The U.S. Census Bureau is enlisting the help of Silicon Valley tech giants to fight disinformation campaigns ahead of the 2020 Census.
Reuters reports the bureau has asked Google, Facebook, and Twitter for help fighting fake news campaigns, which they believe will target the 2020 Census. An unnamed source told Reuters there is already evidence to suggest this will be the case, including “chatter on platforms like 4chan by domestic and foreign networks keen to undermine the survey.”
Deputy director of the Census Bureau, Ron Jarmin, noted the Census could be targeted “through attempts to get them to not participate, either by scaring them or telling them it’s not important, or that something they had already done—like paying their taxes—had completed the Census.”
He confirmed the bureau has met with these companies, but did not provide any detail as to how Census plans to counter disinformation. He told Reuters simply that “there were some hits from those meetings [with the tech companies], and some things that didn’t pan out.”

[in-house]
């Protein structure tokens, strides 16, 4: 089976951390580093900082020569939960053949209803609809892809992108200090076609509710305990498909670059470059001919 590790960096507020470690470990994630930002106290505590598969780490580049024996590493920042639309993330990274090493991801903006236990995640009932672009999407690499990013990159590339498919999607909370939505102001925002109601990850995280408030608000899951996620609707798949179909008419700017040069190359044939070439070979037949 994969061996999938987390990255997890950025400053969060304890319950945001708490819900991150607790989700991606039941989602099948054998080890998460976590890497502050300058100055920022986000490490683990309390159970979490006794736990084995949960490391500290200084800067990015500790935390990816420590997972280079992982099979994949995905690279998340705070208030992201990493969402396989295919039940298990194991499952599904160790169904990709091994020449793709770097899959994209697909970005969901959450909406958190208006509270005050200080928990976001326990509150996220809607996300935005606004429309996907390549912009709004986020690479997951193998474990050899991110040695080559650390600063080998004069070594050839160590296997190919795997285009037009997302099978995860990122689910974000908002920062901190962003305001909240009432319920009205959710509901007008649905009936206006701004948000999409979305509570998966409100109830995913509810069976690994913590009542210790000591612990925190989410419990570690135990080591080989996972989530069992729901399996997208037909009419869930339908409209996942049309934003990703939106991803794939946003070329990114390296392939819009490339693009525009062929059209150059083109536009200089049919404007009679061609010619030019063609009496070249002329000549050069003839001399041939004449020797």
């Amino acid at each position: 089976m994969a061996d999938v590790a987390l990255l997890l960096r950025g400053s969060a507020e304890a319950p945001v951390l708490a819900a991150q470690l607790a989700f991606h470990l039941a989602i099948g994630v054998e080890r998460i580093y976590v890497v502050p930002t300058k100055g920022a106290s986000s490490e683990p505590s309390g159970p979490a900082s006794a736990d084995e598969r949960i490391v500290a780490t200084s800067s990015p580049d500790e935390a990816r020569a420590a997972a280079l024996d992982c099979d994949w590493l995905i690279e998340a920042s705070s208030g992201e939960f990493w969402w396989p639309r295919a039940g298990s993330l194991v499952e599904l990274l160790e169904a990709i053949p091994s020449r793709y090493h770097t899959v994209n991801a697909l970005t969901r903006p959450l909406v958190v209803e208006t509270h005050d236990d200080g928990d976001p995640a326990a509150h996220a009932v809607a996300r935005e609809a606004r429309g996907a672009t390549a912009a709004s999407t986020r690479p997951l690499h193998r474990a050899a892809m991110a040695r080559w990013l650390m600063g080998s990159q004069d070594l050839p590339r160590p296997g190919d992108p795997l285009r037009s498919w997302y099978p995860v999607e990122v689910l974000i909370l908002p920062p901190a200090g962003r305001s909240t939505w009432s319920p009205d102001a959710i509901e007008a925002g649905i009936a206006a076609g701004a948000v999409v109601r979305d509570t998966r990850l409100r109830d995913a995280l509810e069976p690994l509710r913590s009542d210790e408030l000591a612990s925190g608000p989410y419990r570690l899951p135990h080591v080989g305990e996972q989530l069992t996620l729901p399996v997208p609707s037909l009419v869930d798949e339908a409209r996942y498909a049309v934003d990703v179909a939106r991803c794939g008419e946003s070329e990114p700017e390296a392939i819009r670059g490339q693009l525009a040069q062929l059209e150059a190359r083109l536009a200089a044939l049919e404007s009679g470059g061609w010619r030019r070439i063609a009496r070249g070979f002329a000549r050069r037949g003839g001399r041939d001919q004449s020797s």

In addition to the support Census is soliciting from tech companies, it is reportedly buying up domain names that could be used as Census look-alike websites. Census spokesman Stephen Buckner explained the bureau has come up with a list of dozens of URLs it wants to ensure it owns ahead of the next Census, so people aren’t able to use them to dissuade American citizens from responding to the statistical survey, conducted every 10 years.
Among its uses, results of the Census go toward allocating the number of seats per state in the U.S. House of Representatives, according to population.
There are already concerns around non-participation in the upcoming census due to the Trump administration’s plan to put a question about citizenship on the survey. Two federal judges have rejected the decision to include the question, and the Supreme Court has agreed to hear the case.